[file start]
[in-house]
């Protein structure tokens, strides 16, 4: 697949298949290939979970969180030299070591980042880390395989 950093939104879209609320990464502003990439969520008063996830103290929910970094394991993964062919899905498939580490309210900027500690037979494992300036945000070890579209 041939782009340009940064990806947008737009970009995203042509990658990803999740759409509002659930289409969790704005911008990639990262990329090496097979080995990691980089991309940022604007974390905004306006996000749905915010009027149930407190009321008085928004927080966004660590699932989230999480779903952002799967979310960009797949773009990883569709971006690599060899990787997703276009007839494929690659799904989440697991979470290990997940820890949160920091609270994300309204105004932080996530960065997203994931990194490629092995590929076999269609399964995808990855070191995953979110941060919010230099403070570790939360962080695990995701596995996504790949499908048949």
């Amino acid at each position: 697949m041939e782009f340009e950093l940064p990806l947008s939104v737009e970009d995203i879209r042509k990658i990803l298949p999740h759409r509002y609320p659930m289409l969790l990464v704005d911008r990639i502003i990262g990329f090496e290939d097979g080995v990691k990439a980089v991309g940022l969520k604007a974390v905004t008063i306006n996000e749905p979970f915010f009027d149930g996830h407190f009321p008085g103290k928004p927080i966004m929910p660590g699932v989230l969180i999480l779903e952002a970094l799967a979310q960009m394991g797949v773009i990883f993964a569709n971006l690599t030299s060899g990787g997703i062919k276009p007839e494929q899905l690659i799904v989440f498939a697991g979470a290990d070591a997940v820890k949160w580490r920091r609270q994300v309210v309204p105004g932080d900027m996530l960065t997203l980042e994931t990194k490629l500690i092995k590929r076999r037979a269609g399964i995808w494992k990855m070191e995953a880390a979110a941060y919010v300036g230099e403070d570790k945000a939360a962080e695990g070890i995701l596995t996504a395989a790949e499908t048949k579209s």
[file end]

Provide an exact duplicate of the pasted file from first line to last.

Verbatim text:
[in-house]
């Protein structure tokens, strides 16, 4: 697949298949290939979970969180030299070591980042880390395989 950093939104879209609320990464502003990439969520008063996830103290929910970094394991993964062919899905498939580490309210900027500690037979494992300036945000070890579209 041939782009340009940064990806947008737009970009995203042509990658990803999740759409509002659930289409969790704005911008990639990262990329090496097979080995990691980089991309940022604007974390905004306006996000749905915010009027149930407190009321008085928004927080966004660590699932989230999480779903952002799967979310960009797949773009990883569709971006690599060899990787997703276009007839494929690659799904989440697991979470290990997940820890949160920091609270994300309204105004932080996530960065997203994931990194490629092995590929076999269609399964995808990855070191995953979110941060919010230099403070570790939360962080695990995701596995996504790949499908048949």
């Amino acid at each position: 697949m041939e782009f340009e950093l940064p990806l947008s939104v737009e970009d995203i879209r042509k990658i990803l298949p999740h759409r509002y609320p659930m289409l969790l990464v704005d911008r990639i502003i990262g990329f090496e290939d097979g080995v990691k990439a980089v991309g940022l969520k604007a974390v905004t008063i306006n996000e749905p979970f915010f009027d149930g996830h407190f009321p008085g103290k928004p927080i966004m929910p660590g699932v989230l969180i999480l779903e952002a970094l799967a979310q960009m394991g797949v773009i990883f993964a569709n971006l690599t030299s060899g990787g997703i062919k276009p007839e494929q899905l690659i799904v989440f498939a697991g979470a290990d070591a997940v820890k949160w580490r920091r609270q994300v309210v309204p105004g932080d900027m996530l960065t997203l980042e994931t990194k490629l500690i092995k590929r076999r037979a269609g399964i995808w494992k990855m070191e995953a880390a979110a941060y919010v300036g230099e403070d570790k945000a939360a962080e695990g070890i995701l596995t996504a395989a790949e499908t048949k579209s």